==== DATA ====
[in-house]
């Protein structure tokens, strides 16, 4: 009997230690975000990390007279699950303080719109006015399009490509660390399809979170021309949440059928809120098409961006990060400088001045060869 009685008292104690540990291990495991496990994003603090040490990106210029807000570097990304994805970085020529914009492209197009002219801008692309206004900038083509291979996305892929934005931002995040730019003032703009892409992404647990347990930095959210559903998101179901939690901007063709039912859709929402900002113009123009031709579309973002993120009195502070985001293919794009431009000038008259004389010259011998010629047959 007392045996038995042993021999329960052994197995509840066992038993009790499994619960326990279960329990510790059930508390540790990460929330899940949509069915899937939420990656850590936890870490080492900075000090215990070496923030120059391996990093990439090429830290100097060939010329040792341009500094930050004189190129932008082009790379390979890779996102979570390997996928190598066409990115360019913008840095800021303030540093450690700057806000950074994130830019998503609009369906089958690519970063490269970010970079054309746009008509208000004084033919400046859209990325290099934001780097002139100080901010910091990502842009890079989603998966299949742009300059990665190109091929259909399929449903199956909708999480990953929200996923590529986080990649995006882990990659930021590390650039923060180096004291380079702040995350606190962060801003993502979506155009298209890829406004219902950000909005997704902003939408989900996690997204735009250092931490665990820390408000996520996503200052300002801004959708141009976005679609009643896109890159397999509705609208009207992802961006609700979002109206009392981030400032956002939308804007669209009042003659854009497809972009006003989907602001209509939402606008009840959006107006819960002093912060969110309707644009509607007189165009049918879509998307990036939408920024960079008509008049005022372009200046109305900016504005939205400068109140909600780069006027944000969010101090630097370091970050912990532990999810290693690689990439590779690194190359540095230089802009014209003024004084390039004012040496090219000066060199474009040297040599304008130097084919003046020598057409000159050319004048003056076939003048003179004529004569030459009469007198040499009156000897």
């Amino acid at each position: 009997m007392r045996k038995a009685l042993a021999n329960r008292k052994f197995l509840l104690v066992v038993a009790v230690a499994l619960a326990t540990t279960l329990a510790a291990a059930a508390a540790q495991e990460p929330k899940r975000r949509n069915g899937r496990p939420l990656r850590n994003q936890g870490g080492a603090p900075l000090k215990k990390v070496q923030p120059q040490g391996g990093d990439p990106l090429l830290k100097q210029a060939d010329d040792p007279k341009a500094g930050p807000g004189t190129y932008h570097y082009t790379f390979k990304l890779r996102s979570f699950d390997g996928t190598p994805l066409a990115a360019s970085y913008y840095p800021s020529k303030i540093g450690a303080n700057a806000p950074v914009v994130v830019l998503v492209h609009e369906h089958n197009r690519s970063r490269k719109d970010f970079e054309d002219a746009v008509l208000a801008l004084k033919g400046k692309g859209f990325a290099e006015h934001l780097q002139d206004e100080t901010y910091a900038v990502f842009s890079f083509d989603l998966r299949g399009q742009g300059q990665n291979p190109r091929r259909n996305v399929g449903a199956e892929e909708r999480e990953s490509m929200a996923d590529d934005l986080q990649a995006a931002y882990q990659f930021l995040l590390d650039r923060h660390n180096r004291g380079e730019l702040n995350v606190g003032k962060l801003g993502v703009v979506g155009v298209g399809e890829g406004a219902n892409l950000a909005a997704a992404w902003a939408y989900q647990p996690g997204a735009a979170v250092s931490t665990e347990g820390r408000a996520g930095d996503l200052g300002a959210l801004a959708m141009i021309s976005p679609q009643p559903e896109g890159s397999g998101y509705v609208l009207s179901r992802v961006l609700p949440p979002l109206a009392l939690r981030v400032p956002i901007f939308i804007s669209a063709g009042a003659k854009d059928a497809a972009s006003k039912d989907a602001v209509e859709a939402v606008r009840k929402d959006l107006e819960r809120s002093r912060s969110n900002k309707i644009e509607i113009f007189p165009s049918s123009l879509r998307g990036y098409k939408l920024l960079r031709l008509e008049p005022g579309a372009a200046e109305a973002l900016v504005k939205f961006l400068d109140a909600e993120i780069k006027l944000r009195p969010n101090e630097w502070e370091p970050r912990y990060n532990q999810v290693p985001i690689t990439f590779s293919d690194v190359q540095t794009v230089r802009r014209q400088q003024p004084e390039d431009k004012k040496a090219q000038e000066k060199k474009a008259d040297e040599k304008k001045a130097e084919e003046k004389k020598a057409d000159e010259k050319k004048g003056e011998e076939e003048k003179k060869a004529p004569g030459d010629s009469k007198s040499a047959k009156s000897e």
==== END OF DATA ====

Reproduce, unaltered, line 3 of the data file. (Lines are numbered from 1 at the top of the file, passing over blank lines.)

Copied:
């Amino acid at each position: 009997m007392r045996k038995a009685l042993a021999n329960r008292k052994f197995l509840l104690v066992v038993a009790v230690a499994l619960a326990t540990t279960l329990a510790a291990a059930a508390a540790q495991e990460p929330k899940r975000r949509n069915g899937r496990p939420l990656r850590n994003q936890g870490g080492a603090p900075l000090k215990k990390v070496q923030p120059q040490g391996g990093d990439p990106l090429l830290k100097q210029a060939d010329d040792p007279k341009a500094g930050p807000g004189t190129y932008h570097y082009t790379f390979k990304l890779r996102s979570f699950d390997g996928t190598p994805l066409a990115a360019s970085y913008y840095p800021s020529k303030i540093g450690a303080n700057a806000p950074v914009v994130v830019l998503v492209h609009e369906h089958n197009r690519s970063r490269k719109d970010f970079e054309d002219a746009v008509l208000a801008l004084k033919g400046k692309g859209f990325a290099e006015h934001l780097q002139d206004e100080t901010y910091a900038v990502f842009s890079f083509d989603l998966r299949g399009q742009g300059q990665n291979p190109r091929r259909n996305v399929g449903a199956e892929e909708r999480e990953s490509m929200a996923d590529d934005l986080q990649a995006a931002y882990q990659f930021l995040l590390d650039r923060h660390n180096r004291g380079e730019l702040n995350v606190g003032k962060l801003g993502v703009v979506g155009v298209g399809e890829g406004a219902n892409l950000a909005a997704a992404w902003a939408y989900q647990p996690g997204a735009a979170v250092s931490t665990e347990g820390r408000a996520g930095d996503l200052g300002a959210l801004a959708m141009i021309s976005p679609q009643p559903e896109g890159s397999g998101y509705v609208l009207s179901r992802v961006l609700p949440p979002l109206a009392l939690r981030v400032p956002i901007f939308i804007s669209a063709g009042a003659k854009d059928a497809a972009s006003k039912d989907a602001v209509e859709a939402v606008r009840k929402d959006l107006e819960r809120s002093r912060s969110n900002k309707i644009e509607i113009f007189p165009s049918s123009l879509r998307g990036y098409k939408l920024l960079r031709l008509e008049p005022g579309a372009a200046e109305a973002l900016v504005k939205f961006l400068d109140a909600e993120i780069k006027l944000r009195p969010n101090e630097w502070e370091p970050r912990y990060n532990q999810v290693p985001i690689t990439f590779s293919d690194v190359q540095t794009v230089r802009r014209q400088q003024p004084e390039d431009k004012k040496a090219q000038e000066k060199k474009a008259d040297e040599k304008k001045a130097e084919e003046k004389k020598a057409d000159e010259k050319k004048g003056e011998e076939e003048k003179k060869a004529p004569g030459d010629s009469k007198s040499a047959k009156s000897e």